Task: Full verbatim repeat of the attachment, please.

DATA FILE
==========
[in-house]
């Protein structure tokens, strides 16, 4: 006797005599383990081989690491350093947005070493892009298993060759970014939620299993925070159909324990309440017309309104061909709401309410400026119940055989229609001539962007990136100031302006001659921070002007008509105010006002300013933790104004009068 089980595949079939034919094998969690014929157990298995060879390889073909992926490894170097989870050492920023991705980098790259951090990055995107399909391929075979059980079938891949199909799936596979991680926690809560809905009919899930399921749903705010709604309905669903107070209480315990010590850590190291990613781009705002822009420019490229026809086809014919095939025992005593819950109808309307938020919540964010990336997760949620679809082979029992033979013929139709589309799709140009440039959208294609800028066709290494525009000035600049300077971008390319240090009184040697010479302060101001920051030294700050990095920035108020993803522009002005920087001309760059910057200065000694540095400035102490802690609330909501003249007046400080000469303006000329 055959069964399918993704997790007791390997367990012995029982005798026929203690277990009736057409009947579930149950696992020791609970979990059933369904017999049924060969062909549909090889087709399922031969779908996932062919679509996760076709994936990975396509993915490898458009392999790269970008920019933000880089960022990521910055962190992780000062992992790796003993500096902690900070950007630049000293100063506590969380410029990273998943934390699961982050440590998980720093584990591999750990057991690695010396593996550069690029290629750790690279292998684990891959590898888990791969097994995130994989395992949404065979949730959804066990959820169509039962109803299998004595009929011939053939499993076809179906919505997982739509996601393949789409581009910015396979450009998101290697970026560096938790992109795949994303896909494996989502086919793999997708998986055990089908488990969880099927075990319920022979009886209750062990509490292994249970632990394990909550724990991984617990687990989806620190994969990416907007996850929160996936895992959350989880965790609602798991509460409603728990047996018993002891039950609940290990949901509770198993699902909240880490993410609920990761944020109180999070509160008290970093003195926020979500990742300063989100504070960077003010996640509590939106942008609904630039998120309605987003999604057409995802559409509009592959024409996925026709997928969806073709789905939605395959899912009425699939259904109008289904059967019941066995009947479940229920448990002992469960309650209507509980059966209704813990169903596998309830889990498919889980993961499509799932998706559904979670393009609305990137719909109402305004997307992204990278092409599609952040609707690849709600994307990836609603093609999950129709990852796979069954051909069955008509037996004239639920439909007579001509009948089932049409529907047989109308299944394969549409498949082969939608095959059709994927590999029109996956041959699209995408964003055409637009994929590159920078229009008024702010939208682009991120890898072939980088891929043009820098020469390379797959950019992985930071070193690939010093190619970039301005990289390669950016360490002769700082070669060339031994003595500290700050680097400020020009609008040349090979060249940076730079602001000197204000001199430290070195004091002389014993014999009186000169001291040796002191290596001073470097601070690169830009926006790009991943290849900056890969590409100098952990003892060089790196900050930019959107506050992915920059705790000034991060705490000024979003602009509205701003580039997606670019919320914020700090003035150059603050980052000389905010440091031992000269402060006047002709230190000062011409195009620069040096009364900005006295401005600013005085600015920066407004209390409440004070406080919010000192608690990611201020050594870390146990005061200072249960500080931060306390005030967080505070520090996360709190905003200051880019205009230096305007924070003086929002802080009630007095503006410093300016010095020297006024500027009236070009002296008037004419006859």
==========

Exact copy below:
[in-house]
């Protein structure tokens, strides 16, 4: 006797005599383990081989690491350093947005070493892009298993060759970014939620299993925070159909324990309440017309309104061909709401309410400026119940055989229609001539962007990136100031302006001659921070002007008509105010006002300013933790104004009068 089980595949079939034919094998969690014929157990298995060879390889073909992926490894170097989870050492920023991705980098790259951090990055995107399909391929075979059980079938891949199909799936596979991680926690809560809905009919899930399921749903705010709604309905669903107070209480315990010590850590190291990613781009705002822009420019490229026809086809014919095939025992005593819950109808309307938020919540964010990336997760949620679809082979029992033979013929139709589309799709140009440039959208294609800028066709290494525009000035600049300077971008390319240090009184040697010479302060101001920051030294700050990095920035108020993803522009002005920087001309760059910057200065000694540095400035102490802690609330909501003249007046400080000469303006000329 055959069964399918993704997790007791390997367990012995029982005798026929203690277990009736057409009947579930149950696992020791609970979990059933369904017999049924060969062909549909090889087709399922031969779908996932062919679509996760076709994936990975396509993915490898458009392999790269970008920019933000880089960022990521910055962190992780000062992992790796003993500096902690900070950007630049000293100063506590969380410029990273998943934390699961982050440590998980720093584990591999750990057991690695010396593996550069690029290629750790690279292998684990891959590898888990791969097994995130994989395992949404065979949730959804066990959820169509039962109803299998004595009929011939053939499993076809179906919505997982739509996601393949789409581009910015396979450009998101290697970026560096938790992109795949994303896909494996989502086919793999997708998986055990089908488990969880099927075990319920022979009886209750062990509490292994249970632990394990909550724990991984617990687990989806620190994969990416907007996850929160996936895992959350989880965790609602798991509460409603728990047996018993002891039950609940290990949901509770198993699902909240880490993410609920990761944020109180999070509160008290970093003195926020979500990742300063989100504070960077003010996640509590939106942008609904630039998120309605987003999604057409995802559409509009592959024409996925026709997928969806073709789905939605395959899912009425699939259904109008289904059967019941066995009947479940229920448990002992469960309650209507509980059966209704813990169903596998309830889990498919889980993961499509799932998706559904979670393009609305990137719909109402305004997307992204990278092409599609952040609707690849709600994307990836609603093609999950129709990852796979069954051909069955008509037996004239639920439909007579001509009948089932049409529907047989109308299944394969549409498949082969939608095959059709994927590999029109996956041959699209995408964003055409637009994929590159920078229009008024702010939208682009991120890898072939980088891929043009820098020469390379797959950019992985930071070193690939010093190619970039301005990289390669950016360490002769700082070669060339031994003595500290700050680097400020020009609008040349090979060249940076730079602001000197204000001199430290070195004091002389014993014999009186000169001291040796002191290596001073470097601070690169830009926006790009991943290849900056890969590409100098952990003892060089790196900050930019959107506050992915920059705790000034991060705490000024979003602009509205701003580039997606670019919320914020700090003035150059603050980052000389905010440091031992000269402060006047002709230190000062011409195009620069040096009364900005006295401005600013005085600015920066407004209390409440004070406080919010000192608690990611201020050594870390146990005061200072249960500080931060306390005030967080505070520090996360709190905003200051880019205009230096305007924070003086929002802080009630007095503006410093300016010095020297006024500027009236070009002296008037004419006859």